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Security & privacy

New coronavirus app will tell you if you’ve been near an infected person

People frequently complain about the power and reach of Big Data in today’s digital economy. Now, more than ever, data is a global currency — and is what the biggest power-brokers on earth use to transform industries and economies.

You can see it with companies like Facebook, which uses highly targeted ad campaigns based on profile data to generate billions of dollars in revenue. Tap or click here to see how Facebook uses your data for advertising.

Some believe there may be a way to harness Big Data for the common good. The Chinese government has developed an app that uses internet data from Chinese citizens to tell users whether they’ve been near a person infected with the deadly novel coronavirus.

But by unleashing this technology, what sort of trade-off should we expect?

Chinese gov. to citizens: ‘Give us all your data’

According to state-run news agency Xinhua, the Chinese government has developed an app that tells you whether or not you’ve come into contact with people infected with coronavirus.

This is made possible thanks to the nation’s massive data collection apparatus, and includes factors like travel records, hospital visits and mobile phone data. Tap or click to see which American apps are collecting data on a massive scale.

The new app allows users in China to scan a QR code using other localized software like Alipay, WeChat or QQ. These apps are likely feeding even more data to the government-sponsored app, which can be useful for more precise metrics on the number of infected people.

The intent of the app is to curb the spread of infection by informing people they may be at risk or asymptomatic. To use the app, you must sign in with your name, phone number and government registered ID number. This will identify you, and will also grant the app permission to use your data in service of other users.

This app is exclusively made for Chinese citizens. No such equivalents exist for western markets — but let’s be honest, would we really even want an app that asks for this much data?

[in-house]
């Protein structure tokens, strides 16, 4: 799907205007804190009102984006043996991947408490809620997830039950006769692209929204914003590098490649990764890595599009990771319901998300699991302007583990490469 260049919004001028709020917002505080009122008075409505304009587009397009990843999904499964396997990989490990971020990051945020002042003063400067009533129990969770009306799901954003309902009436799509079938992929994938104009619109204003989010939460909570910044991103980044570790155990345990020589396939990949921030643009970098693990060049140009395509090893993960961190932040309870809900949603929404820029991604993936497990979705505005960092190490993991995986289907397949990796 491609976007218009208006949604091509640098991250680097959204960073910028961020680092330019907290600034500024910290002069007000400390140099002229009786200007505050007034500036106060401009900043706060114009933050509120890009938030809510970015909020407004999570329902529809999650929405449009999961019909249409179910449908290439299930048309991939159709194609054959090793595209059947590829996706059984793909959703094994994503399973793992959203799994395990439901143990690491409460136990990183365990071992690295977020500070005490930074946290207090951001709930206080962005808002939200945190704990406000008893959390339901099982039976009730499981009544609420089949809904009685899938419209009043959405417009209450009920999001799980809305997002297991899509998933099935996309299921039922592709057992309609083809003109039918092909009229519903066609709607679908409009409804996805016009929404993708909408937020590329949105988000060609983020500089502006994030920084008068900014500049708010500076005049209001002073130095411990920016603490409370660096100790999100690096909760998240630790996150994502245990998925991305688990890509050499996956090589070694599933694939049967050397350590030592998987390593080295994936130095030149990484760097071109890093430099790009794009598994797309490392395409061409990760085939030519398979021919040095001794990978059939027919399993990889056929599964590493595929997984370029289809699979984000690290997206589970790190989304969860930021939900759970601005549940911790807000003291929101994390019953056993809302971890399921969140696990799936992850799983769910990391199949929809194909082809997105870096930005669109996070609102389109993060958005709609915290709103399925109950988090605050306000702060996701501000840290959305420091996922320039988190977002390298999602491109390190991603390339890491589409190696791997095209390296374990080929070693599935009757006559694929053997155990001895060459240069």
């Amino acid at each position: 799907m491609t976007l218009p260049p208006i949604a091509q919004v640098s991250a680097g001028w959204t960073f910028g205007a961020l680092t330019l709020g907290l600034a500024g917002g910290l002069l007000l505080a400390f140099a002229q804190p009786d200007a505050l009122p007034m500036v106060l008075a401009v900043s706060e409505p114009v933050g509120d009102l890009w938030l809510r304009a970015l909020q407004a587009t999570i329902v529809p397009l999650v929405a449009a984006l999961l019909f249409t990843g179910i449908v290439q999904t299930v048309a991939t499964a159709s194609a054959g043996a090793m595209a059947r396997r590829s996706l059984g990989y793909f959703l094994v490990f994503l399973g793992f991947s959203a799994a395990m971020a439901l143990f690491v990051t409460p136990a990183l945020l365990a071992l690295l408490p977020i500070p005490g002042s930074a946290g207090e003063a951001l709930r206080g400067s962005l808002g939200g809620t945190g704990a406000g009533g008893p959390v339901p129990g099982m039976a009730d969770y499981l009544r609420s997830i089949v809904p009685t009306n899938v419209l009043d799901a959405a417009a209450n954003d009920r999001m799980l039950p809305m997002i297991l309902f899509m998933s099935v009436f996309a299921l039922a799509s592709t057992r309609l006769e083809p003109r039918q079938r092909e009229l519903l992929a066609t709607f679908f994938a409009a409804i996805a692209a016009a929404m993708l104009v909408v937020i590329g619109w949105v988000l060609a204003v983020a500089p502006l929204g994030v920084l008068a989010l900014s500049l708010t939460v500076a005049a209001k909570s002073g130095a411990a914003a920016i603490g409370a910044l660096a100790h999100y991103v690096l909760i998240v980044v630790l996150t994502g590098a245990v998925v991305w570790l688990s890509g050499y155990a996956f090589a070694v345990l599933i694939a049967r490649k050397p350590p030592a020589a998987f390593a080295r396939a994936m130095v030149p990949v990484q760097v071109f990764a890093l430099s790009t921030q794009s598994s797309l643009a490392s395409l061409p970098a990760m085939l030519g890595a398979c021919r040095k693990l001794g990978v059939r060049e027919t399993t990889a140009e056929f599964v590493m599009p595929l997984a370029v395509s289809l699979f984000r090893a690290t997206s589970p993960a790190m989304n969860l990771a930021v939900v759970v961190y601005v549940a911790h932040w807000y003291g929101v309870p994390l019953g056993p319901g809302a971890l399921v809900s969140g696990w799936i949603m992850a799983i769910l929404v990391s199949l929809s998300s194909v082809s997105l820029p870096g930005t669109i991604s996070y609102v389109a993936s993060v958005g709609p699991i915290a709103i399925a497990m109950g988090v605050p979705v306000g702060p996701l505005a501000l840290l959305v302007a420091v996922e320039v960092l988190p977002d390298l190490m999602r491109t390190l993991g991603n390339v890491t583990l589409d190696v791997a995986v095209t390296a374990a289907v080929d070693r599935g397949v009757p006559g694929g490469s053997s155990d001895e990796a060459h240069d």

A small price to pay?

While some on the web are praising the app as a positive for Big Data, others are much more skeptical. Not only are participants giving up troves of personal information, but they’re also giving it directly to the government.

In fact, the Chinese government doesn’t even mince words surrounding the need for this data, and is more upfront than usual about how it uses the information to help citizens.

Xinhua is already alerting users about the three pieces of ID data the app will need to function, and is urging users to sign up and potentially isolate themselves if they’re found to have come into contact with an infected person, then to contact authorities.

I don’t know about you, but I don’t think a system like this would work in America. Even if Facebook fed the government tons of data to help map the spread of disease, we still retain a high degree of personal freedom in what data we share and what data we’re required to share by our government.

But just because we’re not sharing our life stories with the government doesn’t mean we can’t track the spread of infection.

John Hopkins University has prepared one of the most up-to-date maps about the coronavirus spread, which includes the current number of cases, deaths and recoveries, as well as their specific locations. Tap or click here to access this useful disease-tracking tool — and don’t forget to wash your hands frequently.

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